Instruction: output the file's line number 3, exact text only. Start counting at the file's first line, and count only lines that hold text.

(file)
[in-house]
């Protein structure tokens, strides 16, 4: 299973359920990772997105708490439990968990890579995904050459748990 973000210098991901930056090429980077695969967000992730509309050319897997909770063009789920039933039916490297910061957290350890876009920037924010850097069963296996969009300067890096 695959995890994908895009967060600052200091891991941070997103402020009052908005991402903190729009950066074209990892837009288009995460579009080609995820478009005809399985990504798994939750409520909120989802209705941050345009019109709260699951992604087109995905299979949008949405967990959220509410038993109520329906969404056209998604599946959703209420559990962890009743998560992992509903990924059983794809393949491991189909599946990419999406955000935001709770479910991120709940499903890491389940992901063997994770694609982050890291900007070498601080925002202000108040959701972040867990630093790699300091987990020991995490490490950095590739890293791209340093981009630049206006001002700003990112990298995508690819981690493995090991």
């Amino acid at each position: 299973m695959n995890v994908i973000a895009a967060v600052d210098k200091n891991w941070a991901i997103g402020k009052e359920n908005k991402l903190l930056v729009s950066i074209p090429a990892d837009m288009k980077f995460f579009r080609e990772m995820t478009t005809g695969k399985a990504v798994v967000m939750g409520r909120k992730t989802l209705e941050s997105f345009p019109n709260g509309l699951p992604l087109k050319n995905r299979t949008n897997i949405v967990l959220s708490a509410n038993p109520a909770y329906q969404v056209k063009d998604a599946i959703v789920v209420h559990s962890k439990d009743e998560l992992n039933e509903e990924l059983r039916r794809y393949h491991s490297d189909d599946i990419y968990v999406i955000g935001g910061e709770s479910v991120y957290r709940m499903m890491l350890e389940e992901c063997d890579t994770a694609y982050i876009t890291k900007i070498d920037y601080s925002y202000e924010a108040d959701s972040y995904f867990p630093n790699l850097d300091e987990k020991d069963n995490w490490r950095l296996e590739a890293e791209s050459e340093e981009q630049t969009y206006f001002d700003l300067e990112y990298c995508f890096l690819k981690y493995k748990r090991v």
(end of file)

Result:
């Amino acid at each position: 299973m695959n995890v994908i973000a895009a967060v600052d210098k200091n891991w941070a991901i997103g402020k009052e359920n908005k991402l903190l930056v729009s950066i074209p090429a990892d837009m288009k980077f995460f579009r080609e990772m995820t478009t005809g695969k399985a990504v798994v967000m939750g409520r909120k992730t989802l209705e941050s997105f345009p019109n709260g509309l699951p992604l087109k050319n995905r299979t949008n897997i949405v967990l959220s708490a509410n038993p109520a909770y329906q969404v056209k063009d998604a599946i959703v789920v209420h559990s962890k439990d009743e998560l992992n039933e509903e990924l059983r039916r794809y393949h491991s490297d189909d599946i990419y968990v999406i955000g935001g910061e709770s479910v991120y957290r709940m499903m890491l350890e389940e992901c063997d890579t994770a694609y982050i876009t890291k900007i070498d920037y601080s925002y202000e924010a108040d959701s972040y995904f867990p630093n790699l850097d300091e987990k020991d069963n995490w490490r950095l296996e590739a890293e791209s050459e340093e981009q630049t969009y206006f001002d700003l300067e990112y990298c995508f890096l690819k981690y493995k748990r090991v």